Bigger doesn’t necessarily mean better in soft drinks - especially as brands chase growth in the convenience and on-the-go markets.
Pepsi’s 2011 launch of 250ml mini can multipacks (rsp:£3.99 to £10.49) for its cola range helped the brand secure a strong position in the nation’s lunchboxes by providing a convenient alternative to bulkier 330ml and 500ml formats.
Last March, Britvic did the same with Tango and 7Up and it’s now completing a Tesco trial of J20 fridge packs of six 250ml cans (down from the standard format 275ml). “Consumers generally purchase multipacks based on the number of cans inside, so the more cans, the better value they seem,” says Paul Graham, customer management director at Britvic.
The competition hasn’t stood idly by. Also last March, Coke launched 375ml pocket pack bottles (rsp:89p), for those who find 500ml (rsp:£1.08) too much or 330ml (rsp:59p) too small. The attraction is clear: pocket packs are 13.6% larger than 330ml cans, but cost 50.8% more.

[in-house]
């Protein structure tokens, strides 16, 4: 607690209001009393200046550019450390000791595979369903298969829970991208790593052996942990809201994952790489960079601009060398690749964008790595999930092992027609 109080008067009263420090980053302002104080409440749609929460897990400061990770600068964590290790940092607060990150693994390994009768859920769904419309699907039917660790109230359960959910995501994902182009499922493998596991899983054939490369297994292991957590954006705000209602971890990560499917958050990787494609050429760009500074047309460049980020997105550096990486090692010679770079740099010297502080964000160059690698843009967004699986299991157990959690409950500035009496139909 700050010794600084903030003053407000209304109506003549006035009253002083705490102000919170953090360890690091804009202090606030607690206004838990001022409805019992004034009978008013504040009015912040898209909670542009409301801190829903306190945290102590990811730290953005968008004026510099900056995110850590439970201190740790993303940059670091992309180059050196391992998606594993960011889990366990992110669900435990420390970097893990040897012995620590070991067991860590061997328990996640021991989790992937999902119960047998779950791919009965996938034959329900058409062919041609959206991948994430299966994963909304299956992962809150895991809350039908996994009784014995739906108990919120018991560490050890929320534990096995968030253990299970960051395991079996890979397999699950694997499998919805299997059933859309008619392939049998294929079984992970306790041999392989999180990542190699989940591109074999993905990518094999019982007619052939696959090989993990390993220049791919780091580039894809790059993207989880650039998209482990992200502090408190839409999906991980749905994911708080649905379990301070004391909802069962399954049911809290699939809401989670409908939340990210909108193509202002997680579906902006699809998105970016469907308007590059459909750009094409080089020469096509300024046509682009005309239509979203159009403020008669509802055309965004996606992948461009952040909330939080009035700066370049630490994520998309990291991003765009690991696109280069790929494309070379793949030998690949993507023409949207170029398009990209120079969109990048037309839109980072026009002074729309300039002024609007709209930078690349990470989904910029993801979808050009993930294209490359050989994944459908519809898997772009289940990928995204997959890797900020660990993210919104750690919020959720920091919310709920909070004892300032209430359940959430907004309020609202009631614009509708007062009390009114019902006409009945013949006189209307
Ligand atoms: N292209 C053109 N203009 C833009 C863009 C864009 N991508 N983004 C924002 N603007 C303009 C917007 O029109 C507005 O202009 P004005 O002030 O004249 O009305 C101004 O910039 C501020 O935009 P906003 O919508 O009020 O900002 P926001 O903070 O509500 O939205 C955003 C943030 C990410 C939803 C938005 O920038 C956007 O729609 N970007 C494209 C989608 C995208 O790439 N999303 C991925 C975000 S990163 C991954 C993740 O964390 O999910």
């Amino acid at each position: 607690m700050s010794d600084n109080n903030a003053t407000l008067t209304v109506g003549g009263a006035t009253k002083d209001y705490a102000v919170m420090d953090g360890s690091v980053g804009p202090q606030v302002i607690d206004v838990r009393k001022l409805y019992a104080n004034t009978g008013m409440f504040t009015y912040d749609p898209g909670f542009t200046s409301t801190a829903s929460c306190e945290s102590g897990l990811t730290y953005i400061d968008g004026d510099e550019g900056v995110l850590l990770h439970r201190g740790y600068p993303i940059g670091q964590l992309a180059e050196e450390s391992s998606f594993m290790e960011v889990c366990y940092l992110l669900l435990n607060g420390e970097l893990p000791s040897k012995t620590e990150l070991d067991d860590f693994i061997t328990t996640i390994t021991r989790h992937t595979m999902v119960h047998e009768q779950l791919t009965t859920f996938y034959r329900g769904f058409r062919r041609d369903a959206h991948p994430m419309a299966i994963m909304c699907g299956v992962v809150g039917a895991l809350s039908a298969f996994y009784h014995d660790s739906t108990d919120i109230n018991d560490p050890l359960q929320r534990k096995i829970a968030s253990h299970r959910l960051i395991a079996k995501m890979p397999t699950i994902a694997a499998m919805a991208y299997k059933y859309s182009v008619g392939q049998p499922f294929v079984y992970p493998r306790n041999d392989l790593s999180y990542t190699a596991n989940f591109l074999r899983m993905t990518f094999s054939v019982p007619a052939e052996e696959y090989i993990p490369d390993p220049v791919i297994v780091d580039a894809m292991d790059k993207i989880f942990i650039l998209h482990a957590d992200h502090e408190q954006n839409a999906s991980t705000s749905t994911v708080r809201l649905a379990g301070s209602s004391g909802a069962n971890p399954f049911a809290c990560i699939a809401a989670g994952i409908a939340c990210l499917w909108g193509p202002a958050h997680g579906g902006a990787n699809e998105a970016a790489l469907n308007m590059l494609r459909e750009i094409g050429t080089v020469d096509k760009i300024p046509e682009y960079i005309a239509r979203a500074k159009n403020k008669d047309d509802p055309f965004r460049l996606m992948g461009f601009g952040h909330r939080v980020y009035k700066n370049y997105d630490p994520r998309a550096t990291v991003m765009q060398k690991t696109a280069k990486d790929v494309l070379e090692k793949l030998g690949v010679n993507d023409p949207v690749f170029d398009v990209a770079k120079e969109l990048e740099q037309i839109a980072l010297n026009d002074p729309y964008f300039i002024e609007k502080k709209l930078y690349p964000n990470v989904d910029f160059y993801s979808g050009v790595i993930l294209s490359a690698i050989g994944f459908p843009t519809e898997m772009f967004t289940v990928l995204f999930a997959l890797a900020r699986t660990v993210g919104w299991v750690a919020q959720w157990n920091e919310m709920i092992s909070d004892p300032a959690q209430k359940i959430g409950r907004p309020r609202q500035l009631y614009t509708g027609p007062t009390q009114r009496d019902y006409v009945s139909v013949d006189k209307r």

In January, CCE began replacing 2-litre bottles in c-stores with 1.75-litre bottles to differentiate its offer between channels, and in February it rolled out 250ml cans of Relentless (rsp:79p) as an alternative to 500ml cans (rsp:£1.32).
It’s not just the big guns tweaking pack sizes. “We’re focusing on different formats for 2013,” says Joanna Watling, marketing director at Princes, owner of squash and juice brand Jucee. “We historically supplied a 2-litre pack to the convenience sector, but will launch a new 1.5-litre pack from May.”
Meanwhile, Belvoir Fruit Farms will make its first foray into smaller formats next month with 250ml cans of elderflower pressé and raspberry lemonade.
Other suppliers will no doubt follow suit given the dual benefits. “They help consumers manage calorie intake,” says AG Barr head of marketing Adrian Troy. “They also help manage an offer to a particular price point.” Which all points to a big future for smaller formats.
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Smaller soft drink pack sizes prove a big hit